Wednesday, May 5, 2010

Will Health Reform Fall Short - Why Politically Acceptable Reform Is Not Enough

Frederick Gluck was with the McKinsey Corporation management consulting firm for nearly thirty years, serving as its Managing Partner from 1988 to 1994. He has been a regular contributor to the Republican National Committee – not the sort of fellow you would expect to push for a single-payer national health insurance plan.

However, in a letter to President Obama before the passage of the health reform bill, Mr. Gluck urged the President to do just that. He also warned, “If you settle simply for expanded coverage, you will have fallen short and the system will founder of its own weight sooner.” This perspective was undoubtedly influenced by the time Mr. Gluck served as director of Hospital Corporation of America, Inc., an operator of 163 hospitals and 105 surgery centers in 20 states and London, England.

What does Mr. Gluck mean when he says that the new American health care system may “founder of its own weight sooner” rather than later? The issue is cost: the U.S. health care system chews up 17 percent of gross domestic product (GDP) while only covering (before health reform passed) 85 percent of Americans. All the other developed countries in the world spend on average half what the U.S. spends on health care, but get better results.

In fact, the U.S. health care system was never “designed” like the health care systems of our allies around the world, such as Japan or Germany, but just grew piece-meal to serve the needs of various constituencies, with private and public insurance bureaucracies created to administer them. While the health reform legislation will cover more Americans, it will likely do little to contain exploding health care costs.

Conservatives in the U.S. hold vehemently to the notion that government-run programs (like a national insurance system) are inherently inefficient, and our current private, for-profit insurance system is much better at containing costs. International comparisons do not bear this out. For example, in 1994 Taiwan created a health system that uses private doctors and hospitals with a single, government-run national health insurance plan. Administrative costs for Taiwan’s National Health Insurance are two percent, one-tenth as high as the administrative burden in the U.S. system.

What explains the high cost of private health care administration in the U.S.? Part of the explanation comes from the fact that our private, for-profit insurance industry operates with a “medical loss ratio” standard of 80 percent, meaning that payments for actual medical services (“medical losses”) should not exceed 80 percent of premium payments.

The remaining 20 percent is reserved for administrative costs and profit. Any CEO of a for-profit health insurance company whose medical loss ratio strays much above 80 percent is summarily shown the door. According to Gluck, “We now support an enormous, purely administrative insurance and reimbursement infrastructure that segments markets in ways that create an extraordinary range of possible access options for the insured. This is, of course, the diametrical opposite of a system designed to guarantee equal access to all. This infrastructure is very expensive and yet, in the end, has very little effect on the care actually delivered to any patient.”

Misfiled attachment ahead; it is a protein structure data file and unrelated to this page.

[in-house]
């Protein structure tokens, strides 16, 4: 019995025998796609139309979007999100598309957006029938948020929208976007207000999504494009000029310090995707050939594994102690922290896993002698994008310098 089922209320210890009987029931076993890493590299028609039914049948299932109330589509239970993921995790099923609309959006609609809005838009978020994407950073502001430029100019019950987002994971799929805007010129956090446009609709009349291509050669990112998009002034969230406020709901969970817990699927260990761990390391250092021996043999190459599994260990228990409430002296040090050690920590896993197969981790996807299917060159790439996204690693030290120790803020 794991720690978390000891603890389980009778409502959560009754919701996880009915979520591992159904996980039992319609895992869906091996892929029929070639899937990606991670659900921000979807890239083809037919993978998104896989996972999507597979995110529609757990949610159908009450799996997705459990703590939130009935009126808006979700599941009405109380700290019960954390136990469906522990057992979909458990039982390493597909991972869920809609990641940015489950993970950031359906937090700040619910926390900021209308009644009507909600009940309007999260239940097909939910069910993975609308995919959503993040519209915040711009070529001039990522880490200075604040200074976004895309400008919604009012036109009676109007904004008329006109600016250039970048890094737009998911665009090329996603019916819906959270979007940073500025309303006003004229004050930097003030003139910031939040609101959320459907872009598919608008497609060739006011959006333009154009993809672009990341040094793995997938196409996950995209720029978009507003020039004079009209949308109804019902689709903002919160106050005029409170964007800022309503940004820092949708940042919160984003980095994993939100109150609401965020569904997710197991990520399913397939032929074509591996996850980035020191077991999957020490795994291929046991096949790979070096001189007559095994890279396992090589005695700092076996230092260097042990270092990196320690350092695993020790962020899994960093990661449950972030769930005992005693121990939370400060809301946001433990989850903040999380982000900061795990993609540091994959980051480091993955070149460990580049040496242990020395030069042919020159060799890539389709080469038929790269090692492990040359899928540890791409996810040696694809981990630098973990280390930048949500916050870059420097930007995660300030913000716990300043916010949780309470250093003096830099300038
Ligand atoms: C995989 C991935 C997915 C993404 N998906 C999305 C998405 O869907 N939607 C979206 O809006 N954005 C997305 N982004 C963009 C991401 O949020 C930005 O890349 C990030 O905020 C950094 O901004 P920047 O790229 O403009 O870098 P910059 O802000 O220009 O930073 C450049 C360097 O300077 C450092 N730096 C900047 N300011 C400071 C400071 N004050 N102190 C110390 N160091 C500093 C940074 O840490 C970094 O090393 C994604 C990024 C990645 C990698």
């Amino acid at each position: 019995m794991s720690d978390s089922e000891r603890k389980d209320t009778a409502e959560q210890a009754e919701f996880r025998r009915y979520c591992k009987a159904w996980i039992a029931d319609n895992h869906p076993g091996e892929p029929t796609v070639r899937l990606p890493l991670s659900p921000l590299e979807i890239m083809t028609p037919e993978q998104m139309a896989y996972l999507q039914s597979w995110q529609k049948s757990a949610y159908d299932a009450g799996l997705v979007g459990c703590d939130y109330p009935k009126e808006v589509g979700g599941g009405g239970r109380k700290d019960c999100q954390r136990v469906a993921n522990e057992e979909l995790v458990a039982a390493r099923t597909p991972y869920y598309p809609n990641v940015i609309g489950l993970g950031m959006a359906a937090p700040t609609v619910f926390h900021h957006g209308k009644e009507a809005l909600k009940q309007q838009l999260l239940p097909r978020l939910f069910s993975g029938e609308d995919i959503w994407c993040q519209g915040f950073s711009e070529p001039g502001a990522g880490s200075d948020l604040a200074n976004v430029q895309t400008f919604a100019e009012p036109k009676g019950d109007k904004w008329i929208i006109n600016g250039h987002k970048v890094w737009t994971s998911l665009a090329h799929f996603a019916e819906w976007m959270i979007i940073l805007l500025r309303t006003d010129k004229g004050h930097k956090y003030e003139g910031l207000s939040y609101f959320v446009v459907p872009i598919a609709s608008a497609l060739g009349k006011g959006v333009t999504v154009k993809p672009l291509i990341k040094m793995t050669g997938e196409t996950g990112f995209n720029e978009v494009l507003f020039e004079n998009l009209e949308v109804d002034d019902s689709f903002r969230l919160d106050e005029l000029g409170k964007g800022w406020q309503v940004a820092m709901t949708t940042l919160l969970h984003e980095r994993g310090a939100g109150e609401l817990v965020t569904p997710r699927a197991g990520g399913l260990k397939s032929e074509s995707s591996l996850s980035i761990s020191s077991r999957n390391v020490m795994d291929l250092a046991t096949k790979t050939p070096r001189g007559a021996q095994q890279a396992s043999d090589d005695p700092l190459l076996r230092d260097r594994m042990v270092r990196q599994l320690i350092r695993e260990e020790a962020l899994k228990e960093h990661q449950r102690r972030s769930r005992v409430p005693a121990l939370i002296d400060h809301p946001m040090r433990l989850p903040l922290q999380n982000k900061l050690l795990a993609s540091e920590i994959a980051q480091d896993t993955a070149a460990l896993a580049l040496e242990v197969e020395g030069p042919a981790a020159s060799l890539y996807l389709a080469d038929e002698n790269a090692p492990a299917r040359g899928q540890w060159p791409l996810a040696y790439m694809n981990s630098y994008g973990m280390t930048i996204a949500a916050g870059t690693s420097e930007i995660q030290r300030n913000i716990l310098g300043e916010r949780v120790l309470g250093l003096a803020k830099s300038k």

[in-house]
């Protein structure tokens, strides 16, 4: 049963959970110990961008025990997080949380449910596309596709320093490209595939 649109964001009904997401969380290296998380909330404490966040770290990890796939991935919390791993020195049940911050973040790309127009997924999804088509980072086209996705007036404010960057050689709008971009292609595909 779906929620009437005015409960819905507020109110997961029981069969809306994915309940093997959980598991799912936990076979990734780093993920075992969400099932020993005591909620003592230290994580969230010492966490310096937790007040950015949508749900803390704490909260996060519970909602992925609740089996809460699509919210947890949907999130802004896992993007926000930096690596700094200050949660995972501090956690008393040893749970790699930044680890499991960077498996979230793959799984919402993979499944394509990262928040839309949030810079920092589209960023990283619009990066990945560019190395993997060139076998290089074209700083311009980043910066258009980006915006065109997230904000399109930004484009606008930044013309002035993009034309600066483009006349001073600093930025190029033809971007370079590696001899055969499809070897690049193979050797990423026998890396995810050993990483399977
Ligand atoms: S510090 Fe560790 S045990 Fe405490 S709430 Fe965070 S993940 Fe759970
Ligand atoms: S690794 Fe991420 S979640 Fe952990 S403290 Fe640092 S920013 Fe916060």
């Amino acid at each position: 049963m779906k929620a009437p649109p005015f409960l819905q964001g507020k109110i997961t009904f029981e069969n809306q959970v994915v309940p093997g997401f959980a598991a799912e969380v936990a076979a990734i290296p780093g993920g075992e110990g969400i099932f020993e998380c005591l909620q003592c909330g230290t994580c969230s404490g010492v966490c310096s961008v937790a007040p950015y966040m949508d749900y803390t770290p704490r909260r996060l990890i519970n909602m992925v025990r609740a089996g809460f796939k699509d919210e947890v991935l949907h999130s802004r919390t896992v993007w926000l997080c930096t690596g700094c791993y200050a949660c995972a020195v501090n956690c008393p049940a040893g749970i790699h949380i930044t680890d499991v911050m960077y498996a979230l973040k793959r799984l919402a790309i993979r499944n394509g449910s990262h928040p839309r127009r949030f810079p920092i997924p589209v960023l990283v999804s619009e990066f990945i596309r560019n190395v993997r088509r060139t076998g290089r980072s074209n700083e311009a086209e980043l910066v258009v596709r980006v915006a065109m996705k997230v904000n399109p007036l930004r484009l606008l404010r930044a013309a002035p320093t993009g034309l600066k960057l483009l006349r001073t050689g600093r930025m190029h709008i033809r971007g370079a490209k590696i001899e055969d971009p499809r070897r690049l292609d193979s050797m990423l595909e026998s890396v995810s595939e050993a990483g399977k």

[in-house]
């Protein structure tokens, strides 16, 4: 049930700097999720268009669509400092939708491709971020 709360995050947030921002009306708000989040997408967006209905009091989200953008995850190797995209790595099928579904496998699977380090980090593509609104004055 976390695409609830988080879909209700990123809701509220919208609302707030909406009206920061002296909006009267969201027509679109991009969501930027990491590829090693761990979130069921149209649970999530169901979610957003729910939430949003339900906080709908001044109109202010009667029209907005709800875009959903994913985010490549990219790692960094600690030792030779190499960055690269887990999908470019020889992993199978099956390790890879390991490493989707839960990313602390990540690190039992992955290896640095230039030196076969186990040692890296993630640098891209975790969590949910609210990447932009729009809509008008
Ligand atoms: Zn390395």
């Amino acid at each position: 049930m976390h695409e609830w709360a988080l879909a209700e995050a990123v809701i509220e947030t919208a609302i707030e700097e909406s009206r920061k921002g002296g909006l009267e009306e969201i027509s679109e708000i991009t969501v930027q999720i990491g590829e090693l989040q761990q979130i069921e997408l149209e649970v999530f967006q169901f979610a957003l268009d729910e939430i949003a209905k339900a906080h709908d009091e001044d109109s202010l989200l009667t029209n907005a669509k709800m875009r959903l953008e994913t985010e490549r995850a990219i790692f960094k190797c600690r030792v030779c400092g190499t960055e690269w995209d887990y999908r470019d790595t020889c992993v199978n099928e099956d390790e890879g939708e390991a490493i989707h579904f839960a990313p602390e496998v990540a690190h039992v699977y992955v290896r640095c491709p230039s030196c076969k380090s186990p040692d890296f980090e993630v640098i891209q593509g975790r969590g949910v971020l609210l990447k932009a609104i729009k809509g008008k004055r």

In comparison, national health spending in Taiwan equals about 6 percent of GDP. With such (relatively) low spending on health care, surely care must be rationed significantly? In fact, the Taiwanese system allows free choice of any hospital, clinic, or doctor in the country. The National Health Insurance in Taiwan is comprehensive, covering just about every form of medical treatment, including physical, mental, dental, and optical care, as well as organ transplants, acupuncture, traditional Chinese medicines, and long-term care. Other factors help control cost in Taiwan’s health system, but average premiums for an entire family in Taiwan are extremely affordable by American standards – only $150 per month.
Why is Mr. Gluck so concerned that a “piecemeal approach” to health insurance reform will fall short? Two other industrialized democracies, Taiwan and Switzerland, implemented national reforms in the early 1990s, at the same time that the Clinton reform collapsed in the U.S. In both cases, the winning political argument was a moral one. Should society guarantee access to health care as a basic human right, or is access to health care a commodity to be bought and sold, a product like a car or computer?
The Swiss and Taiwanese both decided that health care is a basic human right. Perhaps surprisingly, the American public overwhelmingly agrees: when pollsters ask the basic question – “do you think everybody has a right to medical care when they get sick?” – more than 85 percent of Americans answer that access to health care is a basic human right. However, this moral issue, what noted Harvard health care economist William Hsiao refers to as the “first question,” has not been a part of the public debate about health care in America.

With the majority of Americans soon to be covered, the moral argument for comprehensive reform has been diminished significantly. This will make it that much harder to challenge the entrenched political interests (the health insurance industry) that stand to lose from reform that will tackle cost control head-on.

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